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Assassin spiders
Temporal range: Jurassic to Present
Austrarchaea sp..jpg
Austrarchaea sp.
Scientific classification edit
Kingdom: Animalia
Phylum: Arthropoda
Subphylum: Chelicerata
Class: Arachnida
Order: Araneae
Infraorder: Araneomorphae
Superfamily: Palpimanoidea
Family: Archaeidae
C. L. Koch & Berendt, 1854[1]

See text.

4 genera, about 70 species

The Archaeidae are a spider family with about 70 described species in four genera, as of October 2016.[2] Commonly known as assassin spiders, they are also known as pelican spiders, stemming from their specialised anatomy: they have elongated chelicerae (jaws) and necks for catching other spiders.

Assassin spiders[edit]

Spiders of the family Archaeidae are unusual in that they have "necks", which can be very long and slender, or short and fat. Archaeids prey only upon other spiders. Assassin spiders were first known from 40 million year old amber fossils which were found in Europe in the 1840s, and were not known to have living varieties until 1881, when the first living assassin spider was found in Madagascar. They are native to Australia, South Africa, and Madagascar, with the sister family Mecysmaucheniidae occurring in southern South America and New Zealand. They range in size from 2–8 mm.

The fossil record of this family was first identified from Baltic amber dating to the Eocene, although many taxa from these deposits have been reassigned to Mecysmaucheniidae, Pararchaeidae, and Holarchaeidae. Currently valid Baltic species include Archaea levigata and Archaea paradoxa. In 2003, Afarchaea grimaldii was described from Cretaceous Burmese amber aged between 88-95 million years, extending the record of this group considerably, the oldest fossil known of the group is Patarchaea muralis from the Middle Jurassic (Oxfordian/Callovian) of Inner Mongolia, China.[3]


The family Archaeidae was erected in 1854 by C. L. Koch and Berendt[1] for one genus, Archaea, initially with three extinct species,[4] all found in amber from the Baltic Sea or Bitterfeld in Saxony-Anhalt, Germany. No living species are placed in this genus.

Extant genera[edit]

As of September 2018, five extant genera are accepted by the World Spider Catalog:[1]


Fossils found in amber, particularly from the Baltic and Myanmar (Burma), have been assigned to a number of extant and extinct genera placed in the family Archaeidae.[5] The extinct species Burmesarchaea grimaldii (syn. Afrarchaea grimaldii) was found in Burmese amber dated to 88–95 Mya.[6] Jurarchaea zherikhini Eskov, 1987 was previously considered a member of this family, but it is more likely a holarchaeid or a pararchaeid.[citation needed]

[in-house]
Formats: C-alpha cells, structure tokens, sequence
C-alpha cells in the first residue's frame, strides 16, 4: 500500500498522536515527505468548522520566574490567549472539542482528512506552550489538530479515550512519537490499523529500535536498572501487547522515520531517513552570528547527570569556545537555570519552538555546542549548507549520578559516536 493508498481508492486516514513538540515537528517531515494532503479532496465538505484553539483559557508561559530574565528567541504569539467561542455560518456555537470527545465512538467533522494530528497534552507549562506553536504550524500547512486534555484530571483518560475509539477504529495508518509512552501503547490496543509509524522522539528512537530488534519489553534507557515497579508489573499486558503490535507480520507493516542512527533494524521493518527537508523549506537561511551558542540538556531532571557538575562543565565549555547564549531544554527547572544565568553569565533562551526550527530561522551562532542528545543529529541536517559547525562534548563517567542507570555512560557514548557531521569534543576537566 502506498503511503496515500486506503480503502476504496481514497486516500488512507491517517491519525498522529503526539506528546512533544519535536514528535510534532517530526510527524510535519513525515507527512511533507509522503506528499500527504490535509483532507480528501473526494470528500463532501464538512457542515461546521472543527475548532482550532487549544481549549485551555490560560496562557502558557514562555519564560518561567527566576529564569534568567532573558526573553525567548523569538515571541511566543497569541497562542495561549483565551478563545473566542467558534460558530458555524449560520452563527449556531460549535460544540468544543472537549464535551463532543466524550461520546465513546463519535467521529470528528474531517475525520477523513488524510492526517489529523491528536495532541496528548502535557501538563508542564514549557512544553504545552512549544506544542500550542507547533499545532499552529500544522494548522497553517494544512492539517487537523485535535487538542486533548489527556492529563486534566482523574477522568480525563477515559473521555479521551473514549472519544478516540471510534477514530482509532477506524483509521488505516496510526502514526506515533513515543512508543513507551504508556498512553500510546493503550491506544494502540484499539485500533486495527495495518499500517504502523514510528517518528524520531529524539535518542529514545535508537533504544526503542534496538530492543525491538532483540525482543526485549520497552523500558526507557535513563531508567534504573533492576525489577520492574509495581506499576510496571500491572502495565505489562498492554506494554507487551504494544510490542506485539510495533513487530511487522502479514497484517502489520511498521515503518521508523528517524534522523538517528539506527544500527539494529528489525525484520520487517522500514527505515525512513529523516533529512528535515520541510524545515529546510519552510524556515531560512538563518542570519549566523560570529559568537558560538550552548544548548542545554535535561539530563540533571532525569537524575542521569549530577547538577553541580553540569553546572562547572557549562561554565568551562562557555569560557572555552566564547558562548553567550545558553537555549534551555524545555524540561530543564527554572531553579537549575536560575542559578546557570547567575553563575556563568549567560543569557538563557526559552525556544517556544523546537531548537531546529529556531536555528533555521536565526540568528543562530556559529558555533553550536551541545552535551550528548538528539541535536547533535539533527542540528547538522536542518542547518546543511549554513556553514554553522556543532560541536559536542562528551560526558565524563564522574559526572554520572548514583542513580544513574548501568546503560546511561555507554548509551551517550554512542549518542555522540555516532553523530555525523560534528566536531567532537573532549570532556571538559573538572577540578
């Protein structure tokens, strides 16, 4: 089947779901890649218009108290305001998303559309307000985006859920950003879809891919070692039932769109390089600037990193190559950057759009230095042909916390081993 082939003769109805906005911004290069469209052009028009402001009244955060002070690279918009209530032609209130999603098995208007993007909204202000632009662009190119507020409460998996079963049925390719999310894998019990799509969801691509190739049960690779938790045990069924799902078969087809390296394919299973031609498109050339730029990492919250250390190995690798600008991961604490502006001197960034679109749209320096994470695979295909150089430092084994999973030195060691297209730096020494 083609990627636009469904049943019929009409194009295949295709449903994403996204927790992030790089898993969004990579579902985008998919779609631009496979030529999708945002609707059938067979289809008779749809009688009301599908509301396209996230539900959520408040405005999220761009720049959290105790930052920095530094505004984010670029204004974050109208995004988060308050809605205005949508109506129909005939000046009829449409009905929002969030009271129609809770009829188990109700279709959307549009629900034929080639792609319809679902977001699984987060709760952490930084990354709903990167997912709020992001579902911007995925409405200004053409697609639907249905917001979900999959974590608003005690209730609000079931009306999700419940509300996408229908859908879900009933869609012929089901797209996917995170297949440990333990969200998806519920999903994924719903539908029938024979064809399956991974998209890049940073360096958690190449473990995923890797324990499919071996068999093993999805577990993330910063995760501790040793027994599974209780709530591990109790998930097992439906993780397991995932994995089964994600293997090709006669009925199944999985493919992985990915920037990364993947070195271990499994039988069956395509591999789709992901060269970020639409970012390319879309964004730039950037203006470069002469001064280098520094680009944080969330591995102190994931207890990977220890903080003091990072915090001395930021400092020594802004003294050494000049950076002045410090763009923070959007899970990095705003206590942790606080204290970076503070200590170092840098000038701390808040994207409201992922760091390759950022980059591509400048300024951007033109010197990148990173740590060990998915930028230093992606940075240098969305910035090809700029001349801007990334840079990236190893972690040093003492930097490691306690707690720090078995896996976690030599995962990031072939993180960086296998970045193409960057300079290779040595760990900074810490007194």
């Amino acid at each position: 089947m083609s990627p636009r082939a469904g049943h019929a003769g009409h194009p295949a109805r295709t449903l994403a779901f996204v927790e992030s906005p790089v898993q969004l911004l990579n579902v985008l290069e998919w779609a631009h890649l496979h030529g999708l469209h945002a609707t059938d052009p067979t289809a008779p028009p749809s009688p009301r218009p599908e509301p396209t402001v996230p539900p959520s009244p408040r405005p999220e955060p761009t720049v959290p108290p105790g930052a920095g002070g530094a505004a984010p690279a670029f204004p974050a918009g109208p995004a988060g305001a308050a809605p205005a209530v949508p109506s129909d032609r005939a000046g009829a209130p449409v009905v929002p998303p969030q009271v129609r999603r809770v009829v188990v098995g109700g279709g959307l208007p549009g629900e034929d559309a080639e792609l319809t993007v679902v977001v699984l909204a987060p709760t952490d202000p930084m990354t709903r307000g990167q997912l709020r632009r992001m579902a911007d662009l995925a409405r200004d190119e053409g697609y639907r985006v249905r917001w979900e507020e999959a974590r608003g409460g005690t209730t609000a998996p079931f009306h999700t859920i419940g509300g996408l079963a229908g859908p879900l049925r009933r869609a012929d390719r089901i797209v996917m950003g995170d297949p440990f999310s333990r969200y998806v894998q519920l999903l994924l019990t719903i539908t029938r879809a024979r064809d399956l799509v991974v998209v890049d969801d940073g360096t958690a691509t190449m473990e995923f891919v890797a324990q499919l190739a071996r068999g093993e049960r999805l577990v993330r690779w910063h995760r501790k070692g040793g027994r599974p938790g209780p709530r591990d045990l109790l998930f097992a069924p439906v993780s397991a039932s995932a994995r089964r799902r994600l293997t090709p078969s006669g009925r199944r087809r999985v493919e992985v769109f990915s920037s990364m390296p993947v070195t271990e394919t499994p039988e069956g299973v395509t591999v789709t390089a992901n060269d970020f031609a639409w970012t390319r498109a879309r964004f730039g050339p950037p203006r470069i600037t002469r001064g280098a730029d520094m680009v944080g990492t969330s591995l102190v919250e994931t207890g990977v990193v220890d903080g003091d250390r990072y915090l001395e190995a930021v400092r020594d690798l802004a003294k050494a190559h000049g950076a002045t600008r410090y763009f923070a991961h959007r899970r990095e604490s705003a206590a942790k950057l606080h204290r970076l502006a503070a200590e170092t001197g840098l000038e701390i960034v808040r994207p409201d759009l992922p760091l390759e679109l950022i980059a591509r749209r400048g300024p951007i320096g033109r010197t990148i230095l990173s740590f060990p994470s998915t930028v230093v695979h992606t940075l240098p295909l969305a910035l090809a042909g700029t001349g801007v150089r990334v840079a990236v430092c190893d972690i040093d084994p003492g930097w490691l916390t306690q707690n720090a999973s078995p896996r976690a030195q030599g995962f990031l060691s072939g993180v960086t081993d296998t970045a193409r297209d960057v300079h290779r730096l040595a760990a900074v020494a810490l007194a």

A 2012 Bayesian phylogenetic analysis of 15 Archaeidae species, using combined molecular and morphological data, produced the cladogram shown below. Species representing modern genera found in Africa and Madagascar (Afrarchaea and Eriauchenius) were not resolved into monophyletic groups; Zephyrarchaea had not then been split off from Austrarchaea. The species found in European amber formed a clade, whereas Burmesarchaea grimaldii, from Burmese amber, appeared to be basal to modern genera.[7]


Austrarchaea (including Zephyrarchaea)

Afrarchaea + Eriauchenius

Burmesarchaea grimaldii

Archaea paradoxa

Baltarchaea conica

Myrmecarchaea sp.

Patarchaea muralis


Living species of Archaeidae occur in South Africa, Madagascar and Australia.

See also[edit]


  1. ^ a b c "Family Archaeidae C. L. Koch & Berendt, 1854", World Spider Catalog, Natural History Museum Bern, retrieved 2018-09-09
  2. ^ a b "Currently valid spider genera and species", World Spider Catalog, Natural History Museum Bern, retrieved 2016-10-13
  3. ^ Selden, Paul A.; Diying, Huang; Dong, Ren (2008). "Palpimanoid spiders from the Jurassic of China". Journal of Arachnology. 36 (2): 306–321. doi:10.1636/CA07-106.1. ISSN 0161-8202.
  4. ^ Koch, C.L. & Berendt, G.C. (1854), "Die im Bernstein befindlichen Crustaceen, Myriapoden, Arachniden und Apteren der Vorwelt", in Berendt, G.C., Die im Bernstein befindlichen organischen Reste der Vorwelt [The organic remains of antiquity found in amber] (in German), 1 (2), Berlin, pp. 1–124
  5. ^ Dunlop, J.A.; Penney, D. & Jekel, D. (2016), "A summary list of fossil spiders and their relatives, version 17.5" (PDF), World Spider Catalog, Natural History Museum Bern, retrieved 2016-10-13
  6. ^ Penney, D. (2003), "Afrarchaea grimaldii, a new species of Archaeidae (Araneae) in Cretaceous Burmese amber" (PDF), Journal of Arachnology, 31: 122–130, doi:10.1636/0161-8202(2003)031[0122:aganso];2, retrieved 2016-10-13
  7. ^ Wood, Hannah Marie; Griswold, Charles E. & Gillespie, Rosemary G. (2012), "Phylogenetic placement of pelican spiders (Archaeidae, Araneae), with insight into evolution of the "neck" and predatory behaviours of the superfamily Palpimanoidea", Cladistics, 28 (6): 598–626, doi:10.1111/j.1096-0031.2012.00411.x

External links[edit]